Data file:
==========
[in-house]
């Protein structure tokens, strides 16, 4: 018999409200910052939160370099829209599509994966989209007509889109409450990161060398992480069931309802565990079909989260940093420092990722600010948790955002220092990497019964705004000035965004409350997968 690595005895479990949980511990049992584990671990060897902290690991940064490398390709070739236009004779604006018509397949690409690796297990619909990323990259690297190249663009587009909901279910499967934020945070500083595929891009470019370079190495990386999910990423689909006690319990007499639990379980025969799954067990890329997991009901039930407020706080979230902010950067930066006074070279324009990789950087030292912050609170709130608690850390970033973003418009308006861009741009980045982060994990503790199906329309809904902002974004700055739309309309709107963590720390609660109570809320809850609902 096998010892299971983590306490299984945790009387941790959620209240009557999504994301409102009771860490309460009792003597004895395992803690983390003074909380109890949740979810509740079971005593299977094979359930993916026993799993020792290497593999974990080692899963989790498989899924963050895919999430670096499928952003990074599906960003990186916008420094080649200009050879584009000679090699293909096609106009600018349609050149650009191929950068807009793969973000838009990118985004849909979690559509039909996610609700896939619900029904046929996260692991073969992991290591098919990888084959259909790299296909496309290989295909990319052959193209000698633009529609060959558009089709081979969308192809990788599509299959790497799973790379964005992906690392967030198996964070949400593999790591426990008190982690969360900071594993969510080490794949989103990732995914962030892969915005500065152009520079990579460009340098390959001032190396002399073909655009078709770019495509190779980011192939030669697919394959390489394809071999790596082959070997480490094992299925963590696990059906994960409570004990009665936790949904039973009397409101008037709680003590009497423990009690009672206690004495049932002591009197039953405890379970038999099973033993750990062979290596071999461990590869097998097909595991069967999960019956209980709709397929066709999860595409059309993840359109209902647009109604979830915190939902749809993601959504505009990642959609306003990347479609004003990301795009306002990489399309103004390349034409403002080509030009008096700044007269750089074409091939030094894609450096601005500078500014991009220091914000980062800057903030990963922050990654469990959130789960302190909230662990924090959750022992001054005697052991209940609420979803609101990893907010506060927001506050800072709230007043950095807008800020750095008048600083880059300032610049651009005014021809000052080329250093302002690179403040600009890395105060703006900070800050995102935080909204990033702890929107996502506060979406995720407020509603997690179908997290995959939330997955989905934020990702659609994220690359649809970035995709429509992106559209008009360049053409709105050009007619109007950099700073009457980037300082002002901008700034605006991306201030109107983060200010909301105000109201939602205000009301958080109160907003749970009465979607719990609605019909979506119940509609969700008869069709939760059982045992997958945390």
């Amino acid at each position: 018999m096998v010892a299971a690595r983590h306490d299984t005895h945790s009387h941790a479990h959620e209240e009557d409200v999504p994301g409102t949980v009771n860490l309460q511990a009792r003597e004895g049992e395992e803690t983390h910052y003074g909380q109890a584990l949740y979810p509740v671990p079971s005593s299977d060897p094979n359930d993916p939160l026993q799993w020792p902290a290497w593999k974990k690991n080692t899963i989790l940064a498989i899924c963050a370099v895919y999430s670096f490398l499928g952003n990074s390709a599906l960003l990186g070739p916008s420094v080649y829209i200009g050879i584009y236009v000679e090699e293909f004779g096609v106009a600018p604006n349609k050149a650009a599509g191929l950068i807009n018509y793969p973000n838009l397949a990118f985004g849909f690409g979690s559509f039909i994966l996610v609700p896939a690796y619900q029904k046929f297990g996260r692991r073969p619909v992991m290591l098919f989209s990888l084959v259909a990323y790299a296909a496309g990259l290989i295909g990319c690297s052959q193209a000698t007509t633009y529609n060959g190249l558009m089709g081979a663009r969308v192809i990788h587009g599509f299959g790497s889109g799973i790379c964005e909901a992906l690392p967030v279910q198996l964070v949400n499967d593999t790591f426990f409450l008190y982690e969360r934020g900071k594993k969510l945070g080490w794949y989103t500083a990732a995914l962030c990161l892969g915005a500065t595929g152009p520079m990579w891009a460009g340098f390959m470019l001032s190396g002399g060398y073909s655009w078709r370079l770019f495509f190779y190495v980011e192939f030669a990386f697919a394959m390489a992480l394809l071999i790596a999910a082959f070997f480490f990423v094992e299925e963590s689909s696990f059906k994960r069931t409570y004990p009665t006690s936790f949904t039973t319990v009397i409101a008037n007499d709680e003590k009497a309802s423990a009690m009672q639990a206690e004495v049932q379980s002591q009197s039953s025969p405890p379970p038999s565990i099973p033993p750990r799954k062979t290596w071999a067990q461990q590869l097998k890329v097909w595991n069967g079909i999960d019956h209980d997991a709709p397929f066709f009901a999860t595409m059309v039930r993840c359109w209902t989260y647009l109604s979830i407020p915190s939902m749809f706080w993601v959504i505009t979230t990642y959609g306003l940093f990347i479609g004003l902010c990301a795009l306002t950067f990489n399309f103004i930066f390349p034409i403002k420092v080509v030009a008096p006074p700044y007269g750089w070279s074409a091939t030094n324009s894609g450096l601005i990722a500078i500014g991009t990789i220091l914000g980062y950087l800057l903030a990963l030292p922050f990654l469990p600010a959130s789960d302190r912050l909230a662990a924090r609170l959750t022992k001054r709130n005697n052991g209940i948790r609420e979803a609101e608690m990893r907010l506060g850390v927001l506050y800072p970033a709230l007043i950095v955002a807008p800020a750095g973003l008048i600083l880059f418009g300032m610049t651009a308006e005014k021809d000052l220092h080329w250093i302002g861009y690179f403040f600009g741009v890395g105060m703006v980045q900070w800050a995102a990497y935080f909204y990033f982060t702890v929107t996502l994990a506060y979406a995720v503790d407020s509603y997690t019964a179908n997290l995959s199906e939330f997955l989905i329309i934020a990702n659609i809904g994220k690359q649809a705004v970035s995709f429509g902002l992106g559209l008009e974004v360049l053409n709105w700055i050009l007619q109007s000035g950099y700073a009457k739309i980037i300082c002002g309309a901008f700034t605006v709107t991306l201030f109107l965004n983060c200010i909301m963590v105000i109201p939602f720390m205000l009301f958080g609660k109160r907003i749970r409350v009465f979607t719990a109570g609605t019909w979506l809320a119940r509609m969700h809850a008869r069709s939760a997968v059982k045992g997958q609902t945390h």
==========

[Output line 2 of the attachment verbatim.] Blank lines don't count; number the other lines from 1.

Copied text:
């Protein structure tokens, strides 16, 4: 018999409200910052939160370099829209599509994966989209007509889109409450990161060398992480069931309802565990079909989260940093420092990722600010948790955002220092990497019964705004000035965004409350997968 690595005895479990949980511990049992584990671990060897902290690991940064490398390709070739236009004779604006018509397949690409690796297990619909990323990259690297190249663009587009909901279910499967934020945070500083595929891009470019370079190495990386999910990423689909006690319990007499639990379980025969799954067990890329997991009901039930407020706080979230902010950067930066006074070279324009990789950087030292912050609170709130608690850390970033973003418009308006861009741009980045982060994990503790199906329309809904902002974004700055739309309309709107963590720390609660109570809320809850609902 096998010892299971983590306490299984945790009387941790959620209240009557999504994301409102009771860490309460009792003597004895395992803690983390003074909380109890949740979810509740079971005593299977094979359930993916026993799993020792290497593999974990080692899963989790498989899924963050895919999430670096499928952003990074599906960003990186916008420094080649200009050879584009000679090699293909096609106009600018349609050149650009191929950068807009793969973000838009990118985004849909979690559509039909996610609700896939619900029904046929996260692991073969992991290591098919990888084959259909790299296909496309290989295909990319052959193209000698633009529609060959558009089709081979969308192809990788599509299959790497799973790379964005992906690392967030198996964070949400593999790591426990008190982690969360900071594993969510080490794949989103990732995914962030892969915005500065152009520079990579460009340098390959001032190396002399073909655009078709770019495509190779980011192939030669697919394959390489394809071999790596082959070997480490094992299925963590696990059906994960409570004990009665936790949904039973009397409101008037709680003590009497423990009690009672206690004495049932002591009197039953405890379970038999099973033993750990062979290596071999461990590869097998097909595991069967999960019956209980709709397929066709999860595409059309993840359109209902647009109604979830915190939902749809993601959504505009990642959609306003990347479609004003990301795009306002990489399309103004390349034409403002080509030009008096700044007269750089074409091939030094894609450096601005500078500014991009220091914000980062800057903030990963922050990654469990959130789960302190909230662990924090959750022992001054005697052991209940609420979803609101990893907010506060927001506050800072709230007043950095807008800020750095008048600083880059300032610049651009005014021809000052080329250093302002690179403040600009890395105060703006900070800050995102935080909204990033702890929107996502506060979406995720407020509603997690179908997290995959939330997955989905934020990702659609994220690359649809970035995709429509992106559209008009360049053409709105050009007619109007950099700073009457980037300082002002901008700034605006991306201030109107983060200010909301105000109201939602205000009301958080109160907003749970009465979607719990609605019909979506119940509609969700008869069709939760059982045992997958945390």